Nineteenth-century naturalist, ornithologist, and artist John James Audubon lived the later years of his life in northern Manhattan, in what is now the Hamilton Heights neighborhood of Harlem. Audubon is most known for his comprehensive book, The Birds of America, which was accompanied by beautiful, detailed illustrations of many of the birds. Today, visitors to Hamilton Heights will discover a series of amazing bird-themed murals that honor Audubon while bringing attention to the effects of climate change on North America’s bird populations. Known as the Audubon Mural Project, the murals are a collaborative effort of the National Audubon Society and Gitler &____ Gallery (yes, that’s the gallery’s actual name – there is an underlined blank space).
Here are some of my favorite murals from the Audubon Mural Project. (I’m not including too many photos – I don’t want to spoil things for those who want to explore the murals on their own!) This first mural, nestled into a window frame on the side of a building, is titled “John James Audubon contemplating the Cerulean Warbler.” The artist is Tom Sanford.
Other window spaces nearby frame these two murals by Jason Covert, the “Brown Pelicans.”
There is this striking Bald Eagle mural, painted on a metal gate, by Peter Daverington.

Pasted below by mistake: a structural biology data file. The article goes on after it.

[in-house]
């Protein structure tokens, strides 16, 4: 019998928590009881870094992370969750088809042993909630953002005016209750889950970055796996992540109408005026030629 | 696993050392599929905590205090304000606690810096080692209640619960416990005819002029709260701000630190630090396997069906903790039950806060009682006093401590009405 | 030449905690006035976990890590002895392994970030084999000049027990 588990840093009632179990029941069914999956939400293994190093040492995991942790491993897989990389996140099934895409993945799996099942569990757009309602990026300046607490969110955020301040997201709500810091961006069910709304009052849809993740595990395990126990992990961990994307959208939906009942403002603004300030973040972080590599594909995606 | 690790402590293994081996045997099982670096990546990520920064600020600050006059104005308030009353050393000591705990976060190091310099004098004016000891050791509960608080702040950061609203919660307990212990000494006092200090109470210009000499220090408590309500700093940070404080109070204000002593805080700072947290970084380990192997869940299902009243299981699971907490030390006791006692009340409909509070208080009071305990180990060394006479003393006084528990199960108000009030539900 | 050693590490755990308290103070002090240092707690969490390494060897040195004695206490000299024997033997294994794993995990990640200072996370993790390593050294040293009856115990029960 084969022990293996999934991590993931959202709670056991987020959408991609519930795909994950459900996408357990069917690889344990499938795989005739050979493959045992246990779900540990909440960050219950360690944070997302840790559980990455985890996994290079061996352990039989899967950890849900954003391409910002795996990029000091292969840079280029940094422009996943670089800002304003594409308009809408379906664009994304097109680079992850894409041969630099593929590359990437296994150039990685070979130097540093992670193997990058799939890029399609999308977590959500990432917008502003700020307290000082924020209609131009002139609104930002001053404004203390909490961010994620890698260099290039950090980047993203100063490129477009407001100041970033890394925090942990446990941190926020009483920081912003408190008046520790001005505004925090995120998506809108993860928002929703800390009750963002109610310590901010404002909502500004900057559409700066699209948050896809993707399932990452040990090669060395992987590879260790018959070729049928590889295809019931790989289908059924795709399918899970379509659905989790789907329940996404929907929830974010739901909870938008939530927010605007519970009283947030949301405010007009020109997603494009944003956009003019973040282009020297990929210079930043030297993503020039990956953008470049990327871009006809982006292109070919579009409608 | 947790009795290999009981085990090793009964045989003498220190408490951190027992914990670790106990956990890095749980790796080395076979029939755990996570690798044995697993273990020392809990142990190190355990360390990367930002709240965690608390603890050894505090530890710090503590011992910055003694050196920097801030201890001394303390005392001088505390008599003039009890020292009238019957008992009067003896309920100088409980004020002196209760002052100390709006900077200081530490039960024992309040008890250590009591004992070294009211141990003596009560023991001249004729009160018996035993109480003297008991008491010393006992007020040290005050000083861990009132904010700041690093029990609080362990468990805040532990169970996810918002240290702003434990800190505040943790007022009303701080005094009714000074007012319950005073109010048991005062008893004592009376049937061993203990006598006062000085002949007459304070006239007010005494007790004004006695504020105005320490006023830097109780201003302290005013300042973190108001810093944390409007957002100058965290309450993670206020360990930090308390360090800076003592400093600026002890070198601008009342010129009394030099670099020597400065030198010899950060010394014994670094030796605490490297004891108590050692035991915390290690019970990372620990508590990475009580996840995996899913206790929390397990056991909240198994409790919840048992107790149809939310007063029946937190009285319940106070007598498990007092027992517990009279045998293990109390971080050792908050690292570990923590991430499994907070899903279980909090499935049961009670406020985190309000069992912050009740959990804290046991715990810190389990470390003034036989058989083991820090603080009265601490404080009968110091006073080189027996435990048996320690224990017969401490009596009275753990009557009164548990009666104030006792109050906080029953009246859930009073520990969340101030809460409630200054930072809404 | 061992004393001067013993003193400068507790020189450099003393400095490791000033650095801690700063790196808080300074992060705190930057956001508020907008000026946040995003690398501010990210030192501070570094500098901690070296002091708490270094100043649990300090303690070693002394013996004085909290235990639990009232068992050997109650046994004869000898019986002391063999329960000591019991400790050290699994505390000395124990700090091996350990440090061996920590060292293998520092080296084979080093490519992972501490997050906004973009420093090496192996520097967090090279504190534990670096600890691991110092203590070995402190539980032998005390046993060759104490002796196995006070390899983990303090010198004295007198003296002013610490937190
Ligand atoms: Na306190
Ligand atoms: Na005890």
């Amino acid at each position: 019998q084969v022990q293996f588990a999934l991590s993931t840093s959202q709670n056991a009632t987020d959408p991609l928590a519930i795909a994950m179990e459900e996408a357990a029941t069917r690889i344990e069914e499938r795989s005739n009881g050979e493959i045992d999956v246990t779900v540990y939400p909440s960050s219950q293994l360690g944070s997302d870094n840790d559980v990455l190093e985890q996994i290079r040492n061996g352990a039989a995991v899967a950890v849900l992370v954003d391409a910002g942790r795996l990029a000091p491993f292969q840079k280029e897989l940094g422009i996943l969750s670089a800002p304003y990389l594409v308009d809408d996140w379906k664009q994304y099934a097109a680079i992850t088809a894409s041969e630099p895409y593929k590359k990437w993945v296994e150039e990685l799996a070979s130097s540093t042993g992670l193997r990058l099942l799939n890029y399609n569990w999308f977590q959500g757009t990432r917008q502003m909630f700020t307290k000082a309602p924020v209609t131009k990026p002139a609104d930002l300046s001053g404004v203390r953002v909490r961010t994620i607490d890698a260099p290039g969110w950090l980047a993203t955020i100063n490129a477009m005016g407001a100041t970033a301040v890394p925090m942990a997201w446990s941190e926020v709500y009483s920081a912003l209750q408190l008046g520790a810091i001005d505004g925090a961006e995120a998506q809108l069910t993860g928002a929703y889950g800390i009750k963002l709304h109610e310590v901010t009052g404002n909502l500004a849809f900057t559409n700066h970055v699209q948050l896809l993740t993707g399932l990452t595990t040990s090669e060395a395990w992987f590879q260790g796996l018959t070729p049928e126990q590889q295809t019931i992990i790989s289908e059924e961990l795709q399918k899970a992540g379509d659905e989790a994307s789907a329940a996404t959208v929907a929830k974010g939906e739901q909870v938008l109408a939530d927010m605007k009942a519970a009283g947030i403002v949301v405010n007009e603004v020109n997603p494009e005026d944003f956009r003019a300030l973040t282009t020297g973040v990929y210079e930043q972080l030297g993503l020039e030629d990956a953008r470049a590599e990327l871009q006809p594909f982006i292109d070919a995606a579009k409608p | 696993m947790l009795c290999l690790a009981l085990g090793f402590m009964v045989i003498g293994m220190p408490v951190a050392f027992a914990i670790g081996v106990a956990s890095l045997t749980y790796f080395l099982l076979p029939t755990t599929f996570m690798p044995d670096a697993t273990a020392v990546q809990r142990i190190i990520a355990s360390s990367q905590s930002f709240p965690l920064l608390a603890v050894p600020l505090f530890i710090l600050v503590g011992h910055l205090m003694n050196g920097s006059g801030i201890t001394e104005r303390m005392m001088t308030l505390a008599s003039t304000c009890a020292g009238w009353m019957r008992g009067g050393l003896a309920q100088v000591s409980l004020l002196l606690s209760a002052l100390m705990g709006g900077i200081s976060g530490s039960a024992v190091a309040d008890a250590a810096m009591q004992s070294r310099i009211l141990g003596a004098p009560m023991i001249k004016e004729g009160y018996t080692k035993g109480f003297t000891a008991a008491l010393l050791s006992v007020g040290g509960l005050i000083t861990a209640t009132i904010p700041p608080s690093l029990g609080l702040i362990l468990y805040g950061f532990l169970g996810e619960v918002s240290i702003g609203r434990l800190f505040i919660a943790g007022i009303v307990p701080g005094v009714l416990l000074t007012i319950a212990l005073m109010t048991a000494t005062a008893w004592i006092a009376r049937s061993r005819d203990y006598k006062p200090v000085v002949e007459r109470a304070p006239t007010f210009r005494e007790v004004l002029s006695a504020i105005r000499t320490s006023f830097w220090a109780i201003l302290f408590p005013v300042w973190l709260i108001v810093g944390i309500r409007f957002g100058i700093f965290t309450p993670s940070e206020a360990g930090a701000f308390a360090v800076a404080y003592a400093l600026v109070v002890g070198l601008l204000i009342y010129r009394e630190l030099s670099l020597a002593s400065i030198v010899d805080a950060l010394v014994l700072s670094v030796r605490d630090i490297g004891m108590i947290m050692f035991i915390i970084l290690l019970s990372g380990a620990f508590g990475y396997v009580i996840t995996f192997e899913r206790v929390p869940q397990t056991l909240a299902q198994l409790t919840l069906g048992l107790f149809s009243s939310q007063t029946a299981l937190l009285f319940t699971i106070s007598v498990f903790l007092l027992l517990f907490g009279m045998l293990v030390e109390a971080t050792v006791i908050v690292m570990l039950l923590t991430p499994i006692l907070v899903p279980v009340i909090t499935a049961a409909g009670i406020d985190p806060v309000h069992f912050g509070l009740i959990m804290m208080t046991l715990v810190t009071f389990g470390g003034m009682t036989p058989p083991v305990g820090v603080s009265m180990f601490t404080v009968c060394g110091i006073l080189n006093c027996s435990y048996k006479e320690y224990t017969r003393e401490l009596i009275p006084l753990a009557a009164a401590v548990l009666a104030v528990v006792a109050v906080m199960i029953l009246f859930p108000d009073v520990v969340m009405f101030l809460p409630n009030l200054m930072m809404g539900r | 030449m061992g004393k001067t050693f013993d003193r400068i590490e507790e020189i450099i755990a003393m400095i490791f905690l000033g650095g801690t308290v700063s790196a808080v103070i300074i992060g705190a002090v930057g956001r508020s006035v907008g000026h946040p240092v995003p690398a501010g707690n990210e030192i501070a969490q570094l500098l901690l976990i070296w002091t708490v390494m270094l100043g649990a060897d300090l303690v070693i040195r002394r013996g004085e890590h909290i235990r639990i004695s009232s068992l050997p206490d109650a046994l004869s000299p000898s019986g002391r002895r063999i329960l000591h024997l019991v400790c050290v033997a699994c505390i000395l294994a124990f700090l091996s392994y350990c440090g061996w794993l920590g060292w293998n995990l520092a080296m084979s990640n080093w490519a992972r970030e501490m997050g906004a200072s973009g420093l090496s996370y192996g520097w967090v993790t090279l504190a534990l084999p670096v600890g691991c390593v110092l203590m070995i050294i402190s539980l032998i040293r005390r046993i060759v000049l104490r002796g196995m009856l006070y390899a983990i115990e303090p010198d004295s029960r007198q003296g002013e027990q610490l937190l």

And there is this thought-provoking mural of a wild turkey, painted by artist N. Soala. Soala’s painting was inspired by author Roald Dahl’s short story, “The Magic Finger,” and its theme about humans’ effect on our planet.
This brightly colored mural is another favorite – a Tundra Swan painted by street artist Boy Kong.
There are also some much larger murals. My favorite is this incredible mural by an artist known as Lunar New Year. The main focus of the mural is a swallow-tailed kite, but there are 12 additional birds as well. (The National Audubon Society’s website states that these are the additional birds in the mural: “Scarlet Tanager, American Kestrel, Black-and-white Warbler, Tree Swallow, Northern Harrier, Magnolia Warbler, Yellow-bellied Sapsucker, Golden Eagle, White-throated Sparrow, Ring-billed Gull, Common Raven, and Baltimore Oriole.”)
How do you get to the murals? The National Audubon Society’s website has an excellent map showing the location of each mural, and the murals’ proximity to various subway stations. Depending on where (and when) you start your explorations, you can take the A, C, or 1 trains to the vicinity. The website also serves as an excellent guide for a tour of the murals, as it gives much more information about each one, including an explanation of how the birds are being affected by climate change and some remarks by each artist about their art.